I’m Not Supposed to Be Here

I speak Italian. There, I said it. With a name like Lorca Damon there was a really good chance that I spoke something, but I cleared that up in case you couldn’t pinpoint exactly which variety of mutt I identify with.

I also have a kick ass job that sends me to New York from time to time, and after a brief period when I didn’t realize I didn’t have to stay in a hotel that was technically located in New Jersey, I came to enjoy my trips. They’re one of the few times when I’m guaranteed both a dose of culture and an armadillo-free few days.

This most recent trip was last week, and a strange phenomenon occurred. I went to New York, did the whole “I’m really supposed to live here and not in a place that still accepts live chickens in exchange for medical care” (totally not kidding on that one, look it up) thing, and even ordered food in a restaurant in Hell’s Kitchen in Italian (see note above about speaking a foreign language). But then I started to identify with “my people,” and not necessarily in a good way.

First, the restaurant went something like this:

HIM: Buona sera, signora. (Good evening, madam)

ME: Buona sera. Di dove sei? (Good evening. Where are you from?) (Incidentally, isn’t this whole thing reading like your high school Spanish book?)

HIM: D’una citta’ vicino di Venezia. (From a city near Venice.)

ME: Da’vero! Anchio! (Really? Me too!)

HIM: Si? Di dov’e’? (Yes? Where are you from?)

ME: Da’un villagio si chiama Caldogno. E’ vicino di Vicenza. (From a village called Caldogno. It’s near Vicenza.)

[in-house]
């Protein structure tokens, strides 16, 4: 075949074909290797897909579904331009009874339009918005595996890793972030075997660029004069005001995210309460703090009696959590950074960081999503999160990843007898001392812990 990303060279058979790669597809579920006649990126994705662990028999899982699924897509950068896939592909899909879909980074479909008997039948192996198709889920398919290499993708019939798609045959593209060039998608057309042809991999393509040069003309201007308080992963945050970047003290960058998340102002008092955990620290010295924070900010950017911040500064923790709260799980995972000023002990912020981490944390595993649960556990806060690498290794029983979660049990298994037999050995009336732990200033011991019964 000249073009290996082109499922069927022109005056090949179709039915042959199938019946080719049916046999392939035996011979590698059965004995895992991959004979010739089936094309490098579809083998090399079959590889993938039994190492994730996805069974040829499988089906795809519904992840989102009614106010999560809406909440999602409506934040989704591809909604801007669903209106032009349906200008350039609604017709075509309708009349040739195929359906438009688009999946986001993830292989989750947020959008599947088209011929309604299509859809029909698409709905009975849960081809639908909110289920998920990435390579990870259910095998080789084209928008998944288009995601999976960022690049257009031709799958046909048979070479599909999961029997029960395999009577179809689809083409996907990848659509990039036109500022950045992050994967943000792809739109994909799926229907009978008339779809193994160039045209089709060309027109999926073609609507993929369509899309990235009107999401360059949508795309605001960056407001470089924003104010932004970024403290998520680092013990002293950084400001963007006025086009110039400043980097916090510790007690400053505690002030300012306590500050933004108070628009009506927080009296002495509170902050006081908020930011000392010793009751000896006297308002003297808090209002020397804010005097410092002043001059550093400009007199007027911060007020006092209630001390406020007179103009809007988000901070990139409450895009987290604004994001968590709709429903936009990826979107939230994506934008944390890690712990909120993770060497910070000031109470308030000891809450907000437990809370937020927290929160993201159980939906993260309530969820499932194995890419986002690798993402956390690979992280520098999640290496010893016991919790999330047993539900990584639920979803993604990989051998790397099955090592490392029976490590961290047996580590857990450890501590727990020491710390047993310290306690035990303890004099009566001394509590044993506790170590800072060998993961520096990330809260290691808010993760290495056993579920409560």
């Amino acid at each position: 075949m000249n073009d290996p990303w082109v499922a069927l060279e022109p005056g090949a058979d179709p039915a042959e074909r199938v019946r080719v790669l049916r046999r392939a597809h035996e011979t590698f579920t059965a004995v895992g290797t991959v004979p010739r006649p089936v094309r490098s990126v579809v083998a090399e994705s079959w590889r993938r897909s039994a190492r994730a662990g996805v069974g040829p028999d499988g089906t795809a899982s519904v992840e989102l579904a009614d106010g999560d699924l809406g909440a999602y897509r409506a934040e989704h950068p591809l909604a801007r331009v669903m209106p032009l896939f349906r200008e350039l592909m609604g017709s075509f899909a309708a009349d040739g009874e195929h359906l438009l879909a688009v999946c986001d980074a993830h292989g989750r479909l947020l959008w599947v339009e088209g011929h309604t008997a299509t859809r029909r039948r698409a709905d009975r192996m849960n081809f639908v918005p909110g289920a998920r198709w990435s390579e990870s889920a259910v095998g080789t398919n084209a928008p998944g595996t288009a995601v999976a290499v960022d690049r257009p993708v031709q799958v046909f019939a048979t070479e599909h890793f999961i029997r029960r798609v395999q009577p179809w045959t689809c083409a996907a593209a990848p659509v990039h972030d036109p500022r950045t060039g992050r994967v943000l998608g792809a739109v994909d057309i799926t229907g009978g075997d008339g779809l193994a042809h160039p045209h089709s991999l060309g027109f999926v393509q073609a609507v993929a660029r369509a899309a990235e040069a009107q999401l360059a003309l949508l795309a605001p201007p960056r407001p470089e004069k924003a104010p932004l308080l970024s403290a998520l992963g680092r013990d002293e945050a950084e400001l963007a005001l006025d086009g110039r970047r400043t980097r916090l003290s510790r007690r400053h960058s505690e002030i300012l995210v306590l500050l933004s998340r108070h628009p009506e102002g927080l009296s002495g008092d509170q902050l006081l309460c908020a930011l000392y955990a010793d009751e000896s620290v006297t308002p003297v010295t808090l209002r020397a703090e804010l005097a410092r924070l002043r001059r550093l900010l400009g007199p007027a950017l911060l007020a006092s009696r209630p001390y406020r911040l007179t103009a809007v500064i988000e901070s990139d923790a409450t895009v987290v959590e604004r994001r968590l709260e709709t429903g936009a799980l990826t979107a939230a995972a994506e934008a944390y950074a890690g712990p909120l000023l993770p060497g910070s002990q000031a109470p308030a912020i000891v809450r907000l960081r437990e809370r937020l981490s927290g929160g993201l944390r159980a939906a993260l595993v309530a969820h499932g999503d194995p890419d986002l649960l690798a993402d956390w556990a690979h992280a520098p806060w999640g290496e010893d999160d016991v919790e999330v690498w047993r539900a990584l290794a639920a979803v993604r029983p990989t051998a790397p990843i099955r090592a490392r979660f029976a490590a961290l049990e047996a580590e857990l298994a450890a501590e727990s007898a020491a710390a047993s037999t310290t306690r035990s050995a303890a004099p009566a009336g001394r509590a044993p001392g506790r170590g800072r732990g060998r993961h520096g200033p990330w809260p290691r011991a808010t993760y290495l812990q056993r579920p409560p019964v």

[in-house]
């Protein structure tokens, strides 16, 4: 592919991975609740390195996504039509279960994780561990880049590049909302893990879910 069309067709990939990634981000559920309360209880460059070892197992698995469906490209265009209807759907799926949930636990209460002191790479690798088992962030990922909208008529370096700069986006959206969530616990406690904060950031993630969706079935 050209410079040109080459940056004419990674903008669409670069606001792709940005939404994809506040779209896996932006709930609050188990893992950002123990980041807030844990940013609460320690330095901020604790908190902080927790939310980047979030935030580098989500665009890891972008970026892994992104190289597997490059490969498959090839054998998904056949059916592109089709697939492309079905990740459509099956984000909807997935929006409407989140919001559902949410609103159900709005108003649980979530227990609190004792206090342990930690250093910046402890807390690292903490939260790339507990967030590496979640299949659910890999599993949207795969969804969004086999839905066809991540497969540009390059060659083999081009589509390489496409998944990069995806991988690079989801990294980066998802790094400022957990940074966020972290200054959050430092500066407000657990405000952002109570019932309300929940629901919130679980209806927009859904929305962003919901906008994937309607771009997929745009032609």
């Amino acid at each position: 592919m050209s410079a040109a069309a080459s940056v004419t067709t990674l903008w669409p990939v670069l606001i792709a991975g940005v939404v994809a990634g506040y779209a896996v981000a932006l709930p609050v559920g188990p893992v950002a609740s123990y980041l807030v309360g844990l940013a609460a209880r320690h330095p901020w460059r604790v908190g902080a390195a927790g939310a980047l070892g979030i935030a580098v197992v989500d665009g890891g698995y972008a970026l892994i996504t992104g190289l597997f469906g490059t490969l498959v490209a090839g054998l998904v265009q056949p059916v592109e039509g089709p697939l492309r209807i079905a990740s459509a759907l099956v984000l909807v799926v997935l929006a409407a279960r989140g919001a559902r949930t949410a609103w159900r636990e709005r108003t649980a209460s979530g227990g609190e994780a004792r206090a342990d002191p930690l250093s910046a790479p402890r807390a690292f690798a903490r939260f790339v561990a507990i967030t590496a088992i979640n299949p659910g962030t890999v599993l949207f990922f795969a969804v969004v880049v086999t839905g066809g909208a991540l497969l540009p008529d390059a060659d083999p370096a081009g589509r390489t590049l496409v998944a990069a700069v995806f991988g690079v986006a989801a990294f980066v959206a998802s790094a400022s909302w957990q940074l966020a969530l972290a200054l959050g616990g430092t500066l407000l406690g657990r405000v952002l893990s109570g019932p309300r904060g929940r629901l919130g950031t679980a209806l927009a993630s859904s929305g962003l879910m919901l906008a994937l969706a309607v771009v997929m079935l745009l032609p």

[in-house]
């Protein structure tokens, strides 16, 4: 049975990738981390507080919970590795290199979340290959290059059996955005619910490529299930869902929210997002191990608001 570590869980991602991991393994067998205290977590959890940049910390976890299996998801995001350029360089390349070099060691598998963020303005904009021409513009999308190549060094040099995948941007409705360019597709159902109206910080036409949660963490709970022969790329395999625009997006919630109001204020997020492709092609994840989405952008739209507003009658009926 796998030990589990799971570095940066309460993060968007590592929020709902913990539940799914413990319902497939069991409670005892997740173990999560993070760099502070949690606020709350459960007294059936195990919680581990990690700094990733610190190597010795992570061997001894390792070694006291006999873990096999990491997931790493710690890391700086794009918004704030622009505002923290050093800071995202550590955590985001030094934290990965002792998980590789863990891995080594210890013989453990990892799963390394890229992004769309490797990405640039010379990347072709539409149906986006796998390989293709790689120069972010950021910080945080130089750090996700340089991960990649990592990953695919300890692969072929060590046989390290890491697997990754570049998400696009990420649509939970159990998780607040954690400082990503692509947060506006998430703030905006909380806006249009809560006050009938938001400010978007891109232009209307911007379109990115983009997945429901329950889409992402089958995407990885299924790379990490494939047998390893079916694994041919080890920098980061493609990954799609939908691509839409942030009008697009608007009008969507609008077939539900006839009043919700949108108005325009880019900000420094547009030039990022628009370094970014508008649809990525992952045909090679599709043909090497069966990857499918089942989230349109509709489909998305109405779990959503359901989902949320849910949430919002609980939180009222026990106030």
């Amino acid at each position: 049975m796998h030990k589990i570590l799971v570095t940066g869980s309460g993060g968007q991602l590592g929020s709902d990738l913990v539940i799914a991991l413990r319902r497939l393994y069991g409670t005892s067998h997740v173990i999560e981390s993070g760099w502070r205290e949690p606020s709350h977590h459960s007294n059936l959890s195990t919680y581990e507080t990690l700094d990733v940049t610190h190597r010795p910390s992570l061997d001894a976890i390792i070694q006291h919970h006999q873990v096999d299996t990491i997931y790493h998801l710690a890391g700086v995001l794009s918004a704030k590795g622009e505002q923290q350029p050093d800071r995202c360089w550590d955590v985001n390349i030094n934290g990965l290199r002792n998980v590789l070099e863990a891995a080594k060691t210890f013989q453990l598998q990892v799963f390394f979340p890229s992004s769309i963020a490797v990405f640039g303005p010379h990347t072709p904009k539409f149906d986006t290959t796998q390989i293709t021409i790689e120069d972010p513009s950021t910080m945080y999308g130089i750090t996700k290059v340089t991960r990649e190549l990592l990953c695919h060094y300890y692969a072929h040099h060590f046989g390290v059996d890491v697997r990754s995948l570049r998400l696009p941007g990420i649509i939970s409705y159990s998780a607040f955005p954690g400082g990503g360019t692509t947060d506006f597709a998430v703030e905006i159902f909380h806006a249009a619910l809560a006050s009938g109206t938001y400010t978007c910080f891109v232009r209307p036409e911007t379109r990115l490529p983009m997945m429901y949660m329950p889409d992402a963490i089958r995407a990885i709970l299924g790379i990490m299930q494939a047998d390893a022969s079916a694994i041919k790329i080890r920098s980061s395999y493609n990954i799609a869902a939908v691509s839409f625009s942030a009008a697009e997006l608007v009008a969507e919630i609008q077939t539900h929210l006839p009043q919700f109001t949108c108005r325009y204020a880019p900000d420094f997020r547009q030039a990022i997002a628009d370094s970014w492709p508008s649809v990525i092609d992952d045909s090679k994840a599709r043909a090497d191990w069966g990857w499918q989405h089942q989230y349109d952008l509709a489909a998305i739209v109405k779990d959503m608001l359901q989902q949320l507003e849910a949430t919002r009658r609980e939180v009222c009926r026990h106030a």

HIM: Bene. La mia e’ piu di nordest. (Mine’s from farther northeast.)

ME: Ah, vicino Iugoslavia, se era’ ancora la’. (Oh, near Yugoslavia, well, if it was still there.)

HIM: Si’. (Figure it out)

Then the rest of the dinner started. Only it went like this (I shall henceforth drop the Italian because I got all nostalgic about Italy while typing that part and started drinking. No, the Italian still works just fine under the influence of wine, it’s the English translation that’s kind of throwing me off.)

HIM: Would you like to see the wine list?

ME: Oh no, I’ll just have a glass of merlot.

HIM: You don’t want merlot! I bring you something special.

(Later, after a glass of non-merlot…)

HIM: Have you decided on a first course?

ME: Oh, the bread is fine.

HIM: You can’t live on bread! I bring you something special. (“Something special” turned out to be cold tomato soup with a basil reduction. Oddly tasty, but it wasn’t actually bread.)

(Later…)

HIM: And for your second course?

ME: I’d like the grilled lamb with the insalata caprese. (Incidentally, if you’d paid attention during high school Spanish, you could at least be kind enough to insert the Spanish translation here for me. After all, I’ve been drinking. And I’m now weepy.)

HIM: Very nice. How do you want that prepared?

ME: Well done, please.

HIM: No! You don’t want it well done! I bring it medium rare.

Fortunately, the special wine took the edge off the fact that I was eating a plate of raw meat swimming in its own blood, served on a bed of NOT insalata caprese (sliced tomatoes with mozzarella) but on a bed of goose livers instead. The entire affair was very elegant and very home-like, but all I could think was, “I could be eating a fully cooked cheeseburger from a drive-thru, washing it down with a slushie.”

I’m back among my other people and I’m thankful, even though there is no wine list because they’re Baptist. And grape-intolerant. Luckily, they also don’t speak standard English so I still get to use my mad Berlitz skills. English-Redneck subtitles to follow.

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